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BLACK MUSIC MONTH: THE REVOLUTION WILL NOT BE TELEVISED

According to a full-page ad in Billboard, the self-titled debut album by The Last Poets sold over 300k. While it isn’t surprising that the album sold well in response to the political climate of the time, it’s astonishing given the fact that it had no airplay and a nonexistent marketing budget. With song titles like “Run Nigger,” “Niggers Are Scared of Revolution,” and “Wake Up Niggers,” and lacking the sales force of a major label, one wonders how people heard about it at all. The explanation lies in the Billboard ad, which claims its stellar sales were achieved by “word of mouth.” Additional ad copy implies that everyone who bought the LP played it for someone else—who then bought it and played it for someone else, and so on.

Poet/songwriter Gil Scott-Heron was certainly among those who heard the Poets, on the way to becoming a legend in his own right. A student at Lincoln University in Pennsylvania—mainly because his hero, writer Langston Hughes, had enrolled there in the ’20s—the young wordsmith was transfixed by the Poets’ 1969 performance at Lincoln. In 2010 Last Poet Abiodun Oyewole told The New Yorker’s Alec Wilkinson; “After the gig, he came backstage and said, ‘Listen, can I start a group like you guys?’”

Those who only know Gil’s seminal “The Revolution Will Not Be Televised” from the full-band version on his second album, 1971’s Pieces of a Man, will be surprised by his original rendition. Appearing on his debut set, Small Talk at 125th and Lenox, the primary take finds Gil reciting his broadside accompanied only by drums. The stark, bare-bones nature of the recording reinforces the urgency of the lyrics.

The words evolved between Gil’s 1970 and 1971 recordings, due to the contemporary nature of the piece, which referenced key social, political and cultural issues. Timothy Leary’s slogan “Turn on, tune, in, drop out” was converted to “Plug in, turn on, cop out.” Name-checked are Richard Nixon and Attorney General John Mitchell, actors Natalie Wood and Steve McQueen, and TV sitcoms Green Acres and The Beverly Hillbillies (among the myriad pop-cultural references). It would make sense that a year later Gil was still fine-tuning the names and references.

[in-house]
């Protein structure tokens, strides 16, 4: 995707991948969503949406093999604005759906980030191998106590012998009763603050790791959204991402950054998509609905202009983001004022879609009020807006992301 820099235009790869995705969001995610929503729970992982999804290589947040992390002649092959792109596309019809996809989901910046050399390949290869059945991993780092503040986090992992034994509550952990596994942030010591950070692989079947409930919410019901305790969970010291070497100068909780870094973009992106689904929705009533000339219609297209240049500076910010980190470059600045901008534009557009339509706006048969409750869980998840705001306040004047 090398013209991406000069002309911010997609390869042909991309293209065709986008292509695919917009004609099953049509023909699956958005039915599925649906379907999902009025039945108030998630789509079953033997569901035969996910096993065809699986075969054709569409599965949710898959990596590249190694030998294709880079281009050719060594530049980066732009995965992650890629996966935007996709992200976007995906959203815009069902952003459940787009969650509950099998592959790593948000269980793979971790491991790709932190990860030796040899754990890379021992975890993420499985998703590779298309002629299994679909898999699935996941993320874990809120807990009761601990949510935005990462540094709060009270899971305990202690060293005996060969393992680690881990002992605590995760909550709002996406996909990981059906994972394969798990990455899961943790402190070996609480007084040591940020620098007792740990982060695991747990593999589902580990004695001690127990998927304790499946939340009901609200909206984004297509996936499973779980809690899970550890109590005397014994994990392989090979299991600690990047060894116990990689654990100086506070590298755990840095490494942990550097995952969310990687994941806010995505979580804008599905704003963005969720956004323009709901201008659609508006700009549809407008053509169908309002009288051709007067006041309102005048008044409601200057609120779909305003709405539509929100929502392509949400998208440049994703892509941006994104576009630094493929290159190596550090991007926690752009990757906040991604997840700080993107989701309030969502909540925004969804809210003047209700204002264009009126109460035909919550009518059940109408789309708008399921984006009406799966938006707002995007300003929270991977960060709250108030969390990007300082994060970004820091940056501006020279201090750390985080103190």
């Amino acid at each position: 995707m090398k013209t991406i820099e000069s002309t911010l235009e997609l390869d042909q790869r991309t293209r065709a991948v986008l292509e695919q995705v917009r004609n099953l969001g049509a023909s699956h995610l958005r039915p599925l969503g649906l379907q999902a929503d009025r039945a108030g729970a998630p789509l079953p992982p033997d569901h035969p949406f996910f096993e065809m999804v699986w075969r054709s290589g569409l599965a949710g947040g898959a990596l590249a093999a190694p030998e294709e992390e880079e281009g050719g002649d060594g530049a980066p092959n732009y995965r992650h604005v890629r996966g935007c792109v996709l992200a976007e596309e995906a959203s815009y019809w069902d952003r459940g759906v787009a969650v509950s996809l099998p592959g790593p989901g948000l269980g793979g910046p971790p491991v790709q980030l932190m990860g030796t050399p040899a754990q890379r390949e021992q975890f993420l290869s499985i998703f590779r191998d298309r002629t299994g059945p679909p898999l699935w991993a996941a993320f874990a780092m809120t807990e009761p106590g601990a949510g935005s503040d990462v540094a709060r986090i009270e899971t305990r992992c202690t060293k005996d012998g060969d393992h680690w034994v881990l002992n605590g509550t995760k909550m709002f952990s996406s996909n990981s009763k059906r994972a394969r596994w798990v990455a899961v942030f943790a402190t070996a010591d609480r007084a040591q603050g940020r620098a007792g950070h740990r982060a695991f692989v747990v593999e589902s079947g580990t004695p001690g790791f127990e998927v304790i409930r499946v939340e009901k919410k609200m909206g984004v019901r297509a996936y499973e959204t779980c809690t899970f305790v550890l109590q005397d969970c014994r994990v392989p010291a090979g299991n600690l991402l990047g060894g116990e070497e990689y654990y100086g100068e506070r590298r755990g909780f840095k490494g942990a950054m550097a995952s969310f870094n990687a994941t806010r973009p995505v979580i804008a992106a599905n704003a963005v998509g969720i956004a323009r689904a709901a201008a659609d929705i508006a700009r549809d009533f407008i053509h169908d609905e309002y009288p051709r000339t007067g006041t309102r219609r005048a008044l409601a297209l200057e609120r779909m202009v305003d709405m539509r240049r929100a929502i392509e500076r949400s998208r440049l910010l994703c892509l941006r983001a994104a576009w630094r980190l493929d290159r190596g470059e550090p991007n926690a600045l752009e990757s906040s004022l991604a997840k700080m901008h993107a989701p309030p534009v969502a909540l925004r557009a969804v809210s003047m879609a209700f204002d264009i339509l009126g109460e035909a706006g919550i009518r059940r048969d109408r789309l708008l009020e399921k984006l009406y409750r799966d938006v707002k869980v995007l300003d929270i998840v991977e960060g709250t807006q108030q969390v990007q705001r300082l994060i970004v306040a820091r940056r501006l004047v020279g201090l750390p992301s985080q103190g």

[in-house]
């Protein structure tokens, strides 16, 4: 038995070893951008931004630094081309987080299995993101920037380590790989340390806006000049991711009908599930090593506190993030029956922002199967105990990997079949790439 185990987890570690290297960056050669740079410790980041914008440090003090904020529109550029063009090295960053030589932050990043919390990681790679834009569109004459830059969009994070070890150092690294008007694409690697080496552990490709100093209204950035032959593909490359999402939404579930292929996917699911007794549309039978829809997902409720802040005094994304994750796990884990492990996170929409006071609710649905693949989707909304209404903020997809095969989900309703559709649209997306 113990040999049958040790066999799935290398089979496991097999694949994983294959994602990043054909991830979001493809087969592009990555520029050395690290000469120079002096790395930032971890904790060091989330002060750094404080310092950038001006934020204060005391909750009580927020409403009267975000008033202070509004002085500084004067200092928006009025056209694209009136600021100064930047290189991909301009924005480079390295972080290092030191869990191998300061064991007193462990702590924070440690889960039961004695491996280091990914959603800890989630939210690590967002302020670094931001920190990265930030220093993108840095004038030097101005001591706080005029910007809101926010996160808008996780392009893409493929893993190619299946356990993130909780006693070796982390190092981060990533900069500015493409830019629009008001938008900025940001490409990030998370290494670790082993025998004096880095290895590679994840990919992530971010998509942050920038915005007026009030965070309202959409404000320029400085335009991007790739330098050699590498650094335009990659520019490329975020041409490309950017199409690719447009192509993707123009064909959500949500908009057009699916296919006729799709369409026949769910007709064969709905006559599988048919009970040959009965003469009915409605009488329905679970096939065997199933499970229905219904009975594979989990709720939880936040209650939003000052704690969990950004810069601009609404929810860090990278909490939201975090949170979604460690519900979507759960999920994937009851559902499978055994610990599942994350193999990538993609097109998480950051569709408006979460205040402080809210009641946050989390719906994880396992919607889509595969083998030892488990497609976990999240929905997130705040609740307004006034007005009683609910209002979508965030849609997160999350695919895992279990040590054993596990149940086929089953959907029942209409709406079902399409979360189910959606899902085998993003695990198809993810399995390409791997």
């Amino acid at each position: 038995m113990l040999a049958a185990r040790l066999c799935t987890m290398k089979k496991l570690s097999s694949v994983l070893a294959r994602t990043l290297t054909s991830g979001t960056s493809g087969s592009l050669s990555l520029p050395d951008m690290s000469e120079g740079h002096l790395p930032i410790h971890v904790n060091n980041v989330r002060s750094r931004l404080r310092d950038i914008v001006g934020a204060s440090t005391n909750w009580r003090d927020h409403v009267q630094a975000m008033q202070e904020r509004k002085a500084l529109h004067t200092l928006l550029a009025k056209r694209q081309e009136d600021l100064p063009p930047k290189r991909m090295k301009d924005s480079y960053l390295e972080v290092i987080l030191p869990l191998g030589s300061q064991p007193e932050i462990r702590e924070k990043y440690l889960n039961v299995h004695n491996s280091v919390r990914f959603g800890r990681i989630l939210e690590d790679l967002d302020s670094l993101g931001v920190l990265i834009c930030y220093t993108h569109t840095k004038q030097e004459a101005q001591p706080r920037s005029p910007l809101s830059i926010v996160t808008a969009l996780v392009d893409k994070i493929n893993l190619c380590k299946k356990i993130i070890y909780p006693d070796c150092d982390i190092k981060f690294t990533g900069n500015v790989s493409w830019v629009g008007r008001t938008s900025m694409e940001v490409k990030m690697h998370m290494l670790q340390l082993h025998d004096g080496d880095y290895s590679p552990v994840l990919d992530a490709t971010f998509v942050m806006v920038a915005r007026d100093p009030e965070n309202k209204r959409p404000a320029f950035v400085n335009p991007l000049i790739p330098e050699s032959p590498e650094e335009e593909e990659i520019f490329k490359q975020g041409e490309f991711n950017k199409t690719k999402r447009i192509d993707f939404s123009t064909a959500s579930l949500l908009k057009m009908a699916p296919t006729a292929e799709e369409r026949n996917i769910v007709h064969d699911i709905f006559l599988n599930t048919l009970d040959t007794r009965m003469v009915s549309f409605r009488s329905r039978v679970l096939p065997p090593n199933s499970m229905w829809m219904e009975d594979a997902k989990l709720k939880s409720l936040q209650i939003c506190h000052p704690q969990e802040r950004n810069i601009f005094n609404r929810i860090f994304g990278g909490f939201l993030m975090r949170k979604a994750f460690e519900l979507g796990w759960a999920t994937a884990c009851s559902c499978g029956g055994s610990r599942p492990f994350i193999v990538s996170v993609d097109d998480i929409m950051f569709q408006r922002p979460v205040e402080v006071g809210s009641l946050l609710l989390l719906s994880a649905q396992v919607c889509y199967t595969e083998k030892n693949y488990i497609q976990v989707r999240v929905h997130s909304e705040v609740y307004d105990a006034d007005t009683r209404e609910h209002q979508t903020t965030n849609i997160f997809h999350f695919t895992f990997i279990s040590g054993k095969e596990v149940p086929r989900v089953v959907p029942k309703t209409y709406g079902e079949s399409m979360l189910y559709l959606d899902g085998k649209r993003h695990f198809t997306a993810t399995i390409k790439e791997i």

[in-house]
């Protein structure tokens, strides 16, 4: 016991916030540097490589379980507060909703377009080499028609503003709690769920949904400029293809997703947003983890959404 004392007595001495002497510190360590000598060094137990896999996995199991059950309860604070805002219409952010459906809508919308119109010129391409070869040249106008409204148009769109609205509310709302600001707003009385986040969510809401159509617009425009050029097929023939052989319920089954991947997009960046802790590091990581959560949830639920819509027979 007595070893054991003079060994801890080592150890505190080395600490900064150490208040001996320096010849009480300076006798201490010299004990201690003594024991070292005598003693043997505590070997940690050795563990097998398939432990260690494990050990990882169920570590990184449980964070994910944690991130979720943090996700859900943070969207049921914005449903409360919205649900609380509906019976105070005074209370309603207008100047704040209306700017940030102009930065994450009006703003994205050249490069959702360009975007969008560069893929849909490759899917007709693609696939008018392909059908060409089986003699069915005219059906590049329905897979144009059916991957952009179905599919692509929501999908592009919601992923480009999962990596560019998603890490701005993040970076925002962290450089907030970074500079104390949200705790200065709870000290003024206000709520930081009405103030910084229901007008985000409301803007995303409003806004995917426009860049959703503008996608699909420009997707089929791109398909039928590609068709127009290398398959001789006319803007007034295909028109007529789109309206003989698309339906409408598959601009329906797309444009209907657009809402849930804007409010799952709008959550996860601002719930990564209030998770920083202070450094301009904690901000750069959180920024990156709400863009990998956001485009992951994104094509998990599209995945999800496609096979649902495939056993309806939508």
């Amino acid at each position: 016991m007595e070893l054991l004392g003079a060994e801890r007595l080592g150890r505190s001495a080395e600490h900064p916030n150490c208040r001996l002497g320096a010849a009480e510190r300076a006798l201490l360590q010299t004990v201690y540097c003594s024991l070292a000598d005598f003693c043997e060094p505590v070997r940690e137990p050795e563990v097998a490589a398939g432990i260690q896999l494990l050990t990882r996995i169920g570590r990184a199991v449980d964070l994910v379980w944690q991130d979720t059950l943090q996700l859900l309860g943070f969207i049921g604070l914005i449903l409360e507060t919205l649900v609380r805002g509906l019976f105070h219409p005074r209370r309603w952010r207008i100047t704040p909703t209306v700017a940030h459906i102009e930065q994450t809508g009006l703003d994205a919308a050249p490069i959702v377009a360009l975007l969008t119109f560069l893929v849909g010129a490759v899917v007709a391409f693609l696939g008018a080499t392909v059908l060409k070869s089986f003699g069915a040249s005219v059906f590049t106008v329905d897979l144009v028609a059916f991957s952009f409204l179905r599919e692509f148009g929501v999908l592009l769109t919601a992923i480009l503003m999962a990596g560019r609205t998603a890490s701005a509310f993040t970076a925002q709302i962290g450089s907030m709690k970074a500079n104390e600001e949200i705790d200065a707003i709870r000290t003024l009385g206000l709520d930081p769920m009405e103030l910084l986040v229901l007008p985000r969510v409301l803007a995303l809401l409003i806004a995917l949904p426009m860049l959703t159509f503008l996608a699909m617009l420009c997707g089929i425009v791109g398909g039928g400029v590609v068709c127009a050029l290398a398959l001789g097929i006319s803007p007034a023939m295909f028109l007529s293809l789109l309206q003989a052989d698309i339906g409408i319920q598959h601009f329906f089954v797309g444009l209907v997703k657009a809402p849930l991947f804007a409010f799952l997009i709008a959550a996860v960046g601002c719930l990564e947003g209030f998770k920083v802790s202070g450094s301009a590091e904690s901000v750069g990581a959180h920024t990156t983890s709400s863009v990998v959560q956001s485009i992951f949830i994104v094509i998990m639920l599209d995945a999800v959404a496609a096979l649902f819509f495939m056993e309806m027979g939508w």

And those familiar with either version will recognize, upon hearing the The Last Poets’ “When the Revolution Comes,” its clear influence on Scott-Heron’s work. “When the Revolution Comes, some of us’ll probably catch it on TV,” goes the Poets’ piece. “When the Revolution Comes, transit cops will be crushed by the trains after losing their guns…When the Revolution Comes, Jesus Christ is going to be standing on the corner of Lenox Avenue and 112th Street trying to catch the first gypsy cab out of Harlem.”

Scott-Heron remained an eloquent voice of protest for the remainder of his life, producing such essential works as “Whitey on the Moon,” “Home Is Where the Hatred Is,” “Winter in America,” “We Almost Lost Detroit,” the anti-Apartheid anthem “Johannesburg,” the blistering “Vildgolia (Deaf, Dumb and Blind),” "The Bottle" and the anti-Reagan screeds “B Movie” and “Re-Ron,” among others.

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